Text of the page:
The other mode, “Accelerated Canvas/WebGL,” is the one people struggle with the most, myself included. It is where the sped-up canvas, and missing DOM support, generally confuses most first-time users and where, I’ve found, many people stop after confronting the issues it presents.

However, after a great deal of time working with the Phaser library (most of which I documented here last night), I am personally much closer than where I was just a couple days ago.

Here is what I know from my testing on the Ouya:

  • You must run in “Accelerated Canvas/WebGL” mode to get access to the CocoonJS extensions. It is through those where things like the gamepad and IAP (in-app purchases) get enabled.

This also means, at the moment anyway, that Twine games, at least not without a great deal of re-writing of its core functions, won’t be easily sold on the Ouya. You could probably release them for free, and I might even do this myself at some point, but you need the IAP support to sell anything. And Twine depends heavily on DOM support, which the mode with the extensions doesn’t have, so no full gamepad support either.

  • It is vital to use a ‘screencanvas’ element.

Wherever you are creating your canvas element, change it to the following code:

var canvas = document.createElement(navigator.isCocoonJS ? 'screencanvas' : 'canvas');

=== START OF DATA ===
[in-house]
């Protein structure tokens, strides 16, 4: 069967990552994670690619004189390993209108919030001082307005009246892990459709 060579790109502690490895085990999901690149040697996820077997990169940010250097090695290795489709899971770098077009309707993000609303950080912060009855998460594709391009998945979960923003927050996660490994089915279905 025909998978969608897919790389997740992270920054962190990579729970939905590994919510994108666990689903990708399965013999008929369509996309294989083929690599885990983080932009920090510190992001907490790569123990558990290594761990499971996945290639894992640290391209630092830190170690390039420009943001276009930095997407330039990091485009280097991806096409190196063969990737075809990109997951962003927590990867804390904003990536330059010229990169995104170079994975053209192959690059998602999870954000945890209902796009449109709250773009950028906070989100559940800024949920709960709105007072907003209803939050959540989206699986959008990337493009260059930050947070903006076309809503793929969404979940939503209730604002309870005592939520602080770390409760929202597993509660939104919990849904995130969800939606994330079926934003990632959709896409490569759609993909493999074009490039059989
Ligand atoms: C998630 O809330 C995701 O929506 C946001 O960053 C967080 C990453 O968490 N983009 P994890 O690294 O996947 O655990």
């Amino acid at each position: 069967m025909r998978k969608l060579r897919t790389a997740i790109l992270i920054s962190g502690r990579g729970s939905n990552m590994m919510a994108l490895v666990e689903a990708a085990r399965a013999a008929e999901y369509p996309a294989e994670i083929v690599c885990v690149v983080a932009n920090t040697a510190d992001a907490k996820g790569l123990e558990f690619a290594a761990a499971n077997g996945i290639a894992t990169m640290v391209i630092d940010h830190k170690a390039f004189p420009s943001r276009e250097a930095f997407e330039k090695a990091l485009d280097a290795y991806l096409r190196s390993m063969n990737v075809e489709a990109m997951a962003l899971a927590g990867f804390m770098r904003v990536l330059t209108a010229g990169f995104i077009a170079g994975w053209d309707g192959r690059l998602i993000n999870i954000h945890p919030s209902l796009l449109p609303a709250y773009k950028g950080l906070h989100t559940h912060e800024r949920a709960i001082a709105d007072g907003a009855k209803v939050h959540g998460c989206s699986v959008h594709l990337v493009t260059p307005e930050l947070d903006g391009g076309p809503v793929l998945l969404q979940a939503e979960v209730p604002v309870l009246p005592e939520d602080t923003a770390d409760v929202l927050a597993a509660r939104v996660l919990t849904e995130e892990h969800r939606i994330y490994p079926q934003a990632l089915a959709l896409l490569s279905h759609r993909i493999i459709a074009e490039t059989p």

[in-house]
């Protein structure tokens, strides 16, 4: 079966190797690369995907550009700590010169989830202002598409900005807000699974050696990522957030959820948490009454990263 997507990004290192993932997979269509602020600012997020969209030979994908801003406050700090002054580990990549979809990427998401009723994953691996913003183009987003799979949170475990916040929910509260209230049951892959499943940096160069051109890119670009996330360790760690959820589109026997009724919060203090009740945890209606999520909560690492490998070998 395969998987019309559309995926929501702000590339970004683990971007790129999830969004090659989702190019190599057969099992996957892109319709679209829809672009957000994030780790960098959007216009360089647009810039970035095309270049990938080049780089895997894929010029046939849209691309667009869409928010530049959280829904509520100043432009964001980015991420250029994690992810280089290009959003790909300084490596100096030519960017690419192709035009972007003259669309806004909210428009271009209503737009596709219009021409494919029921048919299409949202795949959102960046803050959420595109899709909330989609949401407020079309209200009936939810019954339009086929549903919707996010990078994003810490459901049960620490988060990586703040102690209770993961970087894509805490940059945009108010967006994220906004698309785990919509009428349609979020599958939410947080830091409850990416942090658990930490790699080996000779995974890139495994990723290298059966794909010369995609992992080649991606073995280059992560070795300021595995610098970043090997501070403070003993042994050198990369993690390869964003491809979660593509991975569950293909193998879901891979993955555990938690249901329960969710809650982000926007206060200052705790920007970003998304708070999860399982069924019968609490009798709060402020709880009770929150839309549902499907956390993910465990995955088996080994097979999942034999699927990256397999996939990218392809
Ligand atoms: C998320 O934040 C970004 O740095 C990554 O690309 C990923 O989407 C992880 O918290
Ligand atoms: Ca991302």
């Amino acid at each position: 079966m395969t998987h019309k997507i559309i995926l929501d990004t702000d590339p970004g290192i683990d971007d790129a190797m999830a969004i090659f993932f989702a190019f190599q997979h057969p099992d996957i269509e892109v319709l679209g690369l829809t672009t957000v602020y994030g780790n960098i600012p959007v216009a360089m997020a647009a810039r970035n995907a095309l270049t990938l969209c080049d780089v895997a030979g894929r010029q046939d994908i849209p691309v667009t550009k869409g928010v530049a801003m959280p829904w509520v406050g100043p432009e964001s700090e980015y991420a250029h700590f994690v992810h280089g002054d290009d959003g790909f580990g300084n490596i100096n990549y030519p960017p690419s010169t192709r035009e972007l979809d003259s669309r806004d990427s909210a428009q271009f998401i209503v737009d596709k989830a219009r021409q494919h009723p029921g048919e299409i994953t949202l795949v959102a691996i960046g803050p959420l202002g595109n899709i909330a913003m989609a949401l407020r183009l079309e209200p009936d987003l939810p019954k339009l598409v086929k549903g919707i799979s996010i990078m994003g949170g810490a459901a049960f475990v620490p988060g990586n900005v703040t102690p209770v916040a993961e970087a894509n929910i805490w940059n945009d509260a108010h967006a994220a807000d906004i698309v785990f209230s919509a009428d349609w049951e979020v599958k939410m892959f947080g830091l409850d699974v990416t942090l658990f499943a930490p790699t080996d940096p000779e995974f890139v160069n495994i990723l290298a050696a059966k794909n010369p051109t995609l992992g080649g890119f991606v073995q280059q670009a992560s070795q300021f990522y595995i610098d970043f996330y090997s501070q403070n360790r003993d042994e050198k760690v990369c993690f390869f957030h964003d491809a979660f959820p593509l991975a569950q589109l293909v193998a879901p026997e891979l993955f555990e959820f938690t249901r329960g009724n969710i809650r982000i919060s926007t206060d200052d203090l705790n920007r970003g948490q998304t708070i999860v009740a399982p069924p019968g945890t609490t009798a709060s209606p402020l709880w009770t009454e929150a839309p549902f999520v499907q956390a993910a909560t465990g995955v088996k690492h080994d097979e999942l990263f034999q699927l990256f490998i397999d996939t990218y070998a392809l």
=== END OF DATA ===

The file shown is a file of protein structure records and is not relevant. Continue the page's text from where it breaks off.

That way, you are using the ‘screencanvas’ to draw instead of a ‘canvas’ element itself. (You can still use Canvas elements afterwards for buffers and image manipulation, but the main drawing area needs to be ‘screencavas’ for anything to appear.)

  • Unless you really know what you are doing, or have some other program writing the code for you, you are better off avoiding WebGL mode right now.

The implementation of WebGL in CocoonJS falls victim to the non power of two (NPOT) problem when it comes to textures. If your images do not have dimensions of multiples of two, CocoonJS will probably not load them in WebGL mode. And, if those dimensions are not 1, 2, 4, 8, 16, 32, 64, 128, 256, 512, 1024, or 2048,  it will be bumped to the next largest dimension set with the remaining space in the images considered ‘wasted’ and taking up extra memory.

  • The gamepad code for CocoonJS, and on the Ouya specifically, is different than the other browser’s implementations right now.

I am still working on this. I included how to enable support in my forum post for Phaser, but there are still some problems I’m trying to track down. Right now, for example, a polling approach (how most people address the gamepad API) often produces false positives. If the polling happens too fast, the input values don’t always show up.

I have a version of my own Gamepad code  that seems to be working with a slower polling cycle, but plan to thoroughly test it within the next couple of days before working on patching it into Phaser maybe as early as next week. That should be the last major hurtle.

Assuming I can get all of this worked out, I am hopeful I can start writing a guide that walks through how to set up a testing environment using CocoonJS’ custom launcher on the Ouya relatively soon. Maybe within the next couple of weeks, depending on how far I get into trying to figure this all out myself.